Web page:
Lower courts : Magistrate’s courts, Crown court, county court

Lower courts in the english legal system:

A) The Magistrate’s courts:

1) Types of cases:

Criminal: 350 Magistrates courts in England and Wales deal nearly with 2 million cases per year.

    • Summary offences: such as criminal damage under 5000£, can be dealt with by magistrates.
    • Either way offences: such as theft of higher value, criminal damage can be dealt with either by magistrate’s court or Crown court.
    • Indictable offences: such as murder, can only be dealt with by the Crown Court.

Most of the criminal cases involved sentences offenders who were pleading guilty. On the contrary, the work is bigger to have a verdict when they didn’t plead guilty.

Offenders can appeal against the decisions at the Crown court. In that case, a judge and different magistrates consider the case from the beginning.This appeal at the Crown court is possible only if it concerns the facts of the case but if the defendant is appeal from the magistrates on a point of law the appeal ruled is to the high court.

  • Civil: they should go before county courts but magistrates make decisions on some civil matters such as enforcing council tax payment. A very limited area of a civil issue in the Magistrates courts. Cases involving family dispute and application by local authorities to take children into care, very few cases.

2) Who sits in the Magistrate’s court?

=>3 lay magistrates, or

=> A professional judge who sits alone: a district judge.

Lay magistrates are volunteers, they aren’t professional judges, they are local volunteers, and they are also called “justices of the peace”. Criminal matters are judge by no professional judges, they receive a legal education but they aren’t lawyers and they are doing voluntary and unpaid. These magistrates will treat the less serious criminal cases. When the case involved a serious criminal case the decision will be rendered by the district judge, it’s a fulltime judge, it’s a member of the judiciary. He usually deals with longer and more complex matters.

B) The Crown court:

1) Types of cases:


  • Indictable offences (murder).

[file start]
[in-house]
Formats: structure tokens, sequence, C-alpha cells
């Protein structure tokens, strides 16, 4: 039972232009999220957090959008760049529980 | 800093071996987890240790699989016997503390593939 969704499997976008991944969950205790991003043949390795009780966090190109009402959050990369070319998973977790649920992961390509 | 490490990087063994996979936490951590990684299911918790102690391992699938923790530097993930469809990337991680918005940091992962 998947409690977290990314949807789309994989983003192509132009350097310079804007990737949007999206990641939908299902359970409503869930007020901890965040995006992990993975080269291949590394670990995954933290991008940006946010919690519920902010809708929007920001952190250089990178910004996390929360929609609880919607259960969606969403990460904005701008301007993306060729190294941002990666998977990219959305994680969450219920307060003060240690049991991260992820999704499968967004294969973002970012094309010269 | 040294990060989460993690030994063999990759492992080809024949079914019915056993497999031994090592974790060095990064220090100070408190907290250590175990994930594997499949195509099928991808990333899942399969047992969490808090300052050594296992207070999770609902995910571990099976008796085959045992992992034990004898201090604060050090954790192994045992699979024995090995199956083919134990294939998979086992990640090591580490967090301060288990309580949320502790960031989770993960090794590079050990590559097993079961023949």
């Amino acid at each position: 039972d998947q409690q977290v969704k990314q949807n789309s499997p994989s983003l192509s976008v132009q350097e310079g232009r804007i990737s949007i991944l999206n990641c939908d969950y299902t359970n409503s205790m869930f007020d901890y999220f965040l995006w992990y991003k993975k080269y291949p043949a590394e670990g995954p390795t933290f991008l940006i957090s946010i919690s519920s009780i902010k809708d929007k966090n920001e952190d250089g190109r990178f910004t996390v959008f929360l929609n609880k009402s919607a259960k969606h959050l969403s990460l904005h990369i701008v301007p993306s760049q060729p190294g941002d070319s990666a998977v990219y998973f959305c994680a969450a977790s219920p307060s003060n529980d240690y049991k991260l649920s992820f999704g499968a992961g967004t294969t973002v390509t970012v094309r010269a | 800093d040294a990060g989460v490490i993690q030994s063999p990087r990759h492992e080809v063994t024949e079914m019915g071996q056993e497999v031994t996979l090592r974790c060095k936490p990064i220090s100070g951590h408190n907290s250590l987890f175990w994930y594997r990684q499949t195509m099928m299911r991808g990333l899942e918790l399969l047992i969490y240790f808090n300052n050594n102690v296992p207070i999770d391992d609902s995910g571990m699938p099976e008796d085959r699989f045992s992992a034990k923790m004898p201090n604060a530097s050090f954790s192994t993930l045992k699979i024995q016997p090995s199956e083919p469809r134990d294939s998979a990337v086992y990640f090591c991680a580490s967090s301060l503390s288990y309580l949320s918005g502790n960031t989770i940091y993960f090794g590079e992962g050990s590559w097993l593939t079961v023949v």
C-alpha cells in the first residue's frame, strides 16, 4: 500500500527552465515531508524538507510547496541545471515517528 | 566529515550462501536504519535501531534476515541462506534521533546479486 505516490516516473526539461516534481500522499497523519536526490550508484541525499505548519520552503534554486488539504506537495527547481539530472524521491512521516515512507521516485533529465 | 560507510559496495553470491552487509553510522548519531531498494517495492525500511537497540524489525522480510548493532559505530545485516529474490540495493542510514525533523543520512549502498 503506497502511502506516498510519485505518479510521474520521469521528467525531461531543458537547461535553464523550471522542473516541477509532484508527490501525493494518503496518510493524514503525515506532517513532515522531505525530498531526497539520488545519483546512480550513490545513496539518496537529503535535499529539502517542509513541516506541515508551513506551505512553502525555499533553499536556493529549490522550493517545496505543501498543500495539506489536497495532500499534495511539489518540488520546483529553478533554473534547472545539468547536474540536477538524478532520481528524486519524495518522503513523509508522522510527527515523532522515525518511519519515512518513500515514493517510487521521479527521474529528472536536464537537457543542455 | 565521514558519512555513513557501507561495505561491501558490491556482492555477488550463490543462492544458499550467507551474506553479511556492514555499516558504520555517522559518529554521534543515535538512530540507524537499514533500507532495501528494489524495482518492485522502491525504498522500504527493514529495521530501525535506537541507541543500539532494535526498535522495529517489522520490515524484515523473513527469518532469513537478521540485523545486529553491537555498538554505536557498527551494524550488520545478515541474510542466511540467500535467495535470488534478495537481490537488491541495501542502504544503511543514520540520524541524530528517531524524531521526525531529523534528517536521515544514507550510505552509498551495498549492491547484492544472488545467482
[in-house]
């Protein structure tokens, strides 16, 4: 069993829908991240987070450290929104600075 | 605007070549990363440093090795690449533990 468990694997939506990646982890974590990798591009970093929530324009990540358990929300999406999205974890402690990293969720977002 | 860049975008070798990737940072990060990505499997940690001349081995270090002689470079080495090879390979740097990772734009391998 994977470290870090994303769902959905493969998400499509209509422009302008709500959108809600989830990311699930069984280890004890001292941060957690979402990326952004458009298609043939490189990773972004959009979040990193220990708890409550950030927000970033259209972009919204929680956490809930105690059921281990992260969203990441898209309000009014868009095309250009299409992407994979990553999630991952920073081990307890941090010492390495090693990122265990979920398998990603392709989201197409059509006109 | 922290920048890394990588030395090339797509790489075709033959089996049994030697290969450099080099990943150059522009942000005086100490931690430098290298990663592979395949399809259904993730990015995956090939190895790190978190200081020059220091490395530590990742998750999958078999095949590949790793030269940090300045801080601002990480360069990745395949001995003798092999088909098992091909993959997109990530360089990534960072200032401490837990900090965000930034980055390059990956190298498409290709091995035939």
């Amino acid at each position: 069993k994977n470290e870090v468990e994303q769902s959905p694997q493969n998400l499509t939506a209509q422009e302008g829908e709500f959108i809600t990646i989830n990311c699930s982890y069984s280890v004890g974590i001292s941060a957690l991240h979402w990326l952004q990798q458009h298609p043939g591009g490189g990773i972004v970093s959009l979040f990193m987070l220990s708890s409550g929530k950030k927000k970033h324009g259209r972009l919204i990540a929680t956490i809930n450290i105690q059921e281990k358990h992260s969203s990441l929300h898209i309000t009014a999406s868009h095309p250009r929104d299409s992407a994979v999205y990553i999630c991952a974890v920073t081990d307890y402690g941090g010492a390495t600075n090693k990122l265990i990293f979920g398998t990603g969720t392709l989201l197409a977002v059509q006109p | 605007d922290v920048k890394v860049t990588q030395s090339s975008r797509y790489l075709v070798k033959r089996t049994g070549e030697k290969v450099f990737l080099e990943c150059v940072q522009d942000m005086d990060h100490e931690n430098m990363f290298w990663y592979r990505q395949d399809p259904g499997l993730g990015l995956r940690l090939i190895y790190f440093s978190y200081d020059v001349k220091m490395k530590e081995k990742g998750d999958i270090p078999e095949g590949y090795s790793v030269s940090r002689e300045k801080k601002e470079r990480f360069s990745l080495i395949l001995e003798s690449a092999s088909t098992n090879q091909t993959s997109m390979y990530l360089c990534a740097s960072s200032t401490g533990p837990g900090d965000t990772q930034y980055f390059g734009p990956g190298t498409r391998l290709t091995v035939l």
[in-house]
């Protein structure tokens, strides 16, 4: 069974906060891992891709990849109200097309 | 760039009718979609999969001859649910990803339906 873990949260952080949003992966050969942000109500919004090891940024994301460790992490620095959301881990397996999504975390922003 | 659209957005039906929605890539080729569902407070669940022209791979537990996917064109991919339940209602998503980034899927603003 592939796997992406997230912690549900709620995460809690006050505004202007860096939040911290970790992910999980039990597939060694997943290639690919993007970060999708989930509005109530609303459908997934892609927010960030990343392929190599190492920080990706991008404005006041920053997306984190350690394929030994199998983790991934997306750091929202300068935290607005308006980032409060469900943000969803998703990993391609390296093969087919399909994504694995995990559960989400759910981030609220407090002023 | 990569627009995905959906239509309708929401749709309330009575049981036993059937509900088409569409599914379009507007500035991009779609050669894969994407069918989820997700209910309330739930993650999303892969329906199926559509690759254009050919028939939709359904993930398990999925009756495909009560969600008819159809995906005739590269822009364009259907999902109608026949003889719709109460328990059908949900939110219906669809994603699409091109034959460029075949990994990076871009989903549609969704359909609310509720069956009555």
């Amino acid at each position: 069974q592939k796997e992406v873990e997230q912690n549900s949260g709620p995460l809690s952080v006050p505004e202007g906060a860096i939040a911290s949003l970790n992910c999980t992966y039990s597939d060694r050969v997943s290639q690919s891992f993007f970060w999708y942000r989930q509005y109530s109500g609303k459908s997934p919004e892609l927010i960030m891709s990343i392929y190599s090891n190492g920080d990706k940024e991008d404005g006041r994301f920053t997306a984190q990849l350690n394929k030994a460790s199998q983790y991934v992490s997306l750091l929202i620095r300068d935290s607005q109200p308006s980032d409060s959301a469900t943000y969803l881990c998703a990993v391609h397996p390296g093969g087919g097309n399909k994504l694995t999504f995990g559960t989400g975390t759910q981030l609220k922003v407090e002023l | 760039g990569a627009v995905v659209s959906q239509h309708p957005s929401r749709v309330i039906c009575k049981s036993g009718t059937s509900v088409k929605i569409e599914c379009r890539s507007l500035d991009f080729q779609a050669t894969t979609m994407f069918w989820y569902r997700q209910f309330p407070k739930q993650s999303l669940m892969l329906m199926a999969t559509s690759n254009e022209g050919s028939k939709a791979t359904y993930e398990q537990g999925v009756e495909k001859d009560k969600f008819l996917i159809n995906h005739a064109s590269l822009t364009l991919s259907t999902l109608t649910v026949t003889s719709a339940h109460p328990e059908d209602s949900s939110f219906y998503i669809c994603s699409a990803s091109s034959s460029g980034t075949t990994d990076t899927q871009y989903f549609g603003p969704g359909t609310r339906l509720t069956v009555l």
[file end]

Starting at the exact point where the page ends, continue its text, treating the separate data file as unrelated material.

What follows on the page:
• Either way offences, where the defendant chose to be tried by the Crown court. It could depend on the choice of the defendant; the defendant may choose to be tried by the Crown court if he pleads not guilty.
  • Defendants convicted in magistrate’s courts, but sent to the Crown court for sentencing due to the seriousness of the offence.
  • Hearing some appeals from the magistrate’s courts.

2) Who sits in the Crown courts?

The cases are presided by either:

A high court judge

A circuit judge: circuit judges are appointed to one of seven regions of England and Wales andthese judges will sit either in the Crown or County courts. Lawyers who have held a right of audience that means the right to appear in court as aninvoquent.

A deputy circuit judge

A recorder: fee paid judge; he doesn’t receive a salary from the judiciary. His statute is very close from one of the circuit judges about the practice is that recorders don’t hear appeals from district judges.

The jury decides if the offender is guilty or not (not for appeal, in that case: magistrates).

C) The County court:

County courts deal with civil matters.

1) The cases:

Civil only:

Businesses trying to recover money they are owed;

  • Individuals seeking compensation for injuries;
  • Landowners seeking orders that will prevent trespass
  • More complex cases involving large amount of money will appear at the high court. A part from the bigger one, the main civil cases are by the county court. Some county courts may also their cases in bankruptcy and insolvency.
  • Wills and trust < £30 000

2) Who sits in the County court?

Most county courts are aside at least:

One circuit judge: he raises more over 50 000£.

One district judge

Family circuit judge: some specialized judge which will be called the family circuit judge: dispute involving parents about their children.